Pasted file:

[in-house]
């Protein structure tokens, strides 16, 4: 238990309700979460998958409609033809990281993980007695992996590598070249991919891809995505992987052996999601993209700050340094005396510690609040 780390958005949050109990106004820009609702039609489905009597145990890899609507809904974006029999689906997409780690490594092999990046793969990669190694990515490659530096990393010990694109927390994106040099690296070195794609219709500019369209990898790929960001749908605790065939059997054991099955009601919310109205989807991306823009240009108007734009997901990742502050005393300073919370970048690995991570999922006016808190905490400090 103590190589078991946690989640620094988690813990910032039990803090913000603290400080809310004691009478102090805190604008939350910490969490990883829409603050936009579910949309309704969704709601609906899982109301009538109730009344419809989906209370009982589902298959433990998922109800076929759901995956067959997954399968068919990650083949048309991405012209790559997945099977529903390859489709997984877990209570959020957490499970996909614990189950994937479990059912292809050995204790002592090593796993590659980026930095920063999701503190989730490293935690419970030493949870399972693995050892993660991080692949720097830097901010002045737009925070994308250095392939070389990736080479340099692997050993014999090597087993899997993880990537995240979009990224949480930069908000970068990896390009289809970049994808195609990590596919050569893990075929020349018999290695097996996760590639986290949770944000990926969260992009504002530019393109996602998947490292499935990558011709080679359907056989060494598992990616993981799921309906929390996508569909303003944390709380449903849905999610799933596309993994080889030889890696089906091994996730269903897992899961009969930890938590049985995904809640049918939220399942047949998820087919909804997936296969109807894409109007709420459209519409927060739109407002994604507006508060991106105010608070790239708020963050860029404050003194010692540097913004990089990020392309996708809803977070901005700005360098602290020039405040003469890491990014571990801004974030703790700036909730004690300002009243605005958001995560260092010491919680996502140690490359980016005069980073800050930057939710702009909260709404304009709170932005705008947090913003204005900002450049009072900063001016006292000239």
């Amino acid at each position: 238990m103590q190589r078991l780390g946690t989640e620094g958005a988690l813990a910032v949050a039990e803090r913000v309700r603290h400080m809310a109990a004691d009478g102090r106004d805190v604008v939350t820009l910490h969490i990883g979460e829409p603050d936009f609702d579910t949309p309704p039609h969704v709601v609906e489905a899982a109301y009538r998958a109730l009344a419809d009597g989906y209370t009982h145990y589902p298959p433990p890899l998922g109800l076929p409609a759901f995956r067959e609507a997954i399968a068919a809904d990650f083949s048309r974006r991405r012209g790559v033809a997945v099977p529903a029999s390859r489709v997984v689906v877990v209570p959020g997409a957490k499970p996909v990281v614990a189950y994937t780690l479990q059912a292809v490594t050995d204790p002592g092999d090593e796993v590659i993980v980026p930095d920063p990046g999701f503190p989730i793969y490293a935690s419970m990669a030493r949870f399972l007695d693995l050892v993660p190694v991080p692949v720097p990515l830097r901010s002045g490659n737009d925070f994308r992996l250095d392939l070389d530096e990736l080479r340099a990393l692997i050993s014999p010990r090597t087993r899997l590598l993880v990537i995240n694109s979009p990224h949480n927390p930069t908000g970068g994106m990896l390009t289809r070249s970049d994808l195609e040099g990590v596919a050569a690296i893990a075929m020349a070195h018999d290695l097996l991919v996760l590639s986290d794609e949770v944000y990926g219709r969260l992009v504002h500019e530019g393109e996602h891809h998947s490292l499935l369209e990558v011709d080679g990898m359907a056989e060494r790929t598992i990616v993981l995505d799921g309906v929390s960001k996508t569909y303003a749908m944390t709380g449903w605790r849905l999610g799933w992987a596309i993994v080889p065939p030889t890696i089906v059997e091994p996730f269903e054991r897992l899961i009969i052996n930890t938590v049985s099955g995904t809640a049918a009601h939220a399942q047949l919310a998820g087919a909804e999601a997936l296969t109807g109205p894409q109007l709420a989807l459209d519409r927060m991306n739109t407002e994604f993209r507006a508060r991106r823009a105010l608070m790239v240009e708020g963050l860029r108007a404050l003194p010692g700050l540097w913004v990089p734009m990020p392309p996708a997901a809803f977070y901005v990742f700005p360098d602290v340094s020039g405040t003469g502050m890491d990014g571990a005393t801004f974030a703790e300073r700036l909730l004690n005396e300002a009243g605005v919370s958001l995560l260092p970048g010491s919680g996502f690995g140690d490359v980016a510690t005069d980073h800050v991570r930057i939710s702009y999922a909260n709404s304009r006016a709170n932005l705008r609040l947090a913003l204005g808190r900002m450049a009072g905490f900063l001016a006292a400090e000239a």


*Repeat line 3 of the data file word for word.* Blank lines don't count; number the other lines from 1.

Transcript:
């Amino acid at each position: 238990m103590q190589r078991l780390g946690t989640e620094g958005a988690l813990a910032v949050a039990e803090r913000v309700r603290h400080m809310a109990a004691d009478g102090r106004d805190v604008v939350t820009l910490h969490i990883g979460e829409p603050d936009f609702d579910t949309p309704p039609h969704v709601v609906e489905a899982a109301y009538r998958a109730l009344a419809d009597g989906y209370t009982h145990y589902p298959p433990p890899l998922g109800l076929p409609a759901f995956r067959e609507a997954i399968a068919a809904d990650f083949s048309r974006r991405r012209g790559v033809a997945v099977p529903a029999s390859r489709v997984v689906v877990v209570p959020g997409a957490k499970p996909v990281v614990a189950y994937t780690l479990q059912a292809v490594t050995d204790p002592g092999d090593e796993v590659i993980v980026p930095d920063p990046g999701f503190p989730i793969y490293a935690s419970m990669a030493r949870f399972l007695d693995l050892v993660p190694v991080p692949v720097p990515l830097r901010s002045g490659n737009d925070f994308r992996l250095d392939l070389d530096e990736l080479r340099a990393l692997i050993s014999p010990r090597t087993r899997l590598l993880v990537i995240n694109s979009p990224h949480n927390p930069t908000g970068g994106m990896l390009t289809r070249s970049d994808l195609e040099g990590v596919a050569a690296i893990a075929m020349a070195h018999d290695l097996l991919v996760l590639s986290d794609e949770v944000y990926g219709r969260l992009v504002h500019e530019g393109e996602h891809h998947s490292l499935l369209e990558v011709d080679g990898m359907a056989e060494r790929t598992i990616v993981l995505d799921g309906v929390s960001k996508t569909y303003a749908m944390t709380g449903w605790r849905l999610g799933w992987a596309i993994v080889p065939p030889t890696i089906v059997e091994p996730f269903e054991r897992l899961i009969i052996n930890t938590v049985s099955g995904t809640a049918a009601h939220a399942q047949l919310a998820g087919a909804e999601a997936l296969t109807g109205p894409q109007l709420a989807l459209d519409r927060m991306n739109t407002e994604f993209r507006a508060r991106r823009a105010l608070m790239v240009e708020g963050l860029r108007a404050l003194p010692g700050l540097w913004v990089p734009m990020p392309p996708a997901a809803f977070y901005v990742f700005p360098d602290v340094s020039g405040t003469g502050m890491d990014g571990a005393t801004f974030a703790e300073r700036l909730l004690n005396e300002a009243g605005v919370s958001l995560l260092p970048g010491s919680g996502f690995g140690d490359v980016a510690t005069d980073h800050v991570r930057i939710s702009y999922a909260n709404s304009r006016a709170n932005l705008r609040l947090a913003l204005g808190r900002m450049a009072g905490f900063l001016a006292a400090e000239a």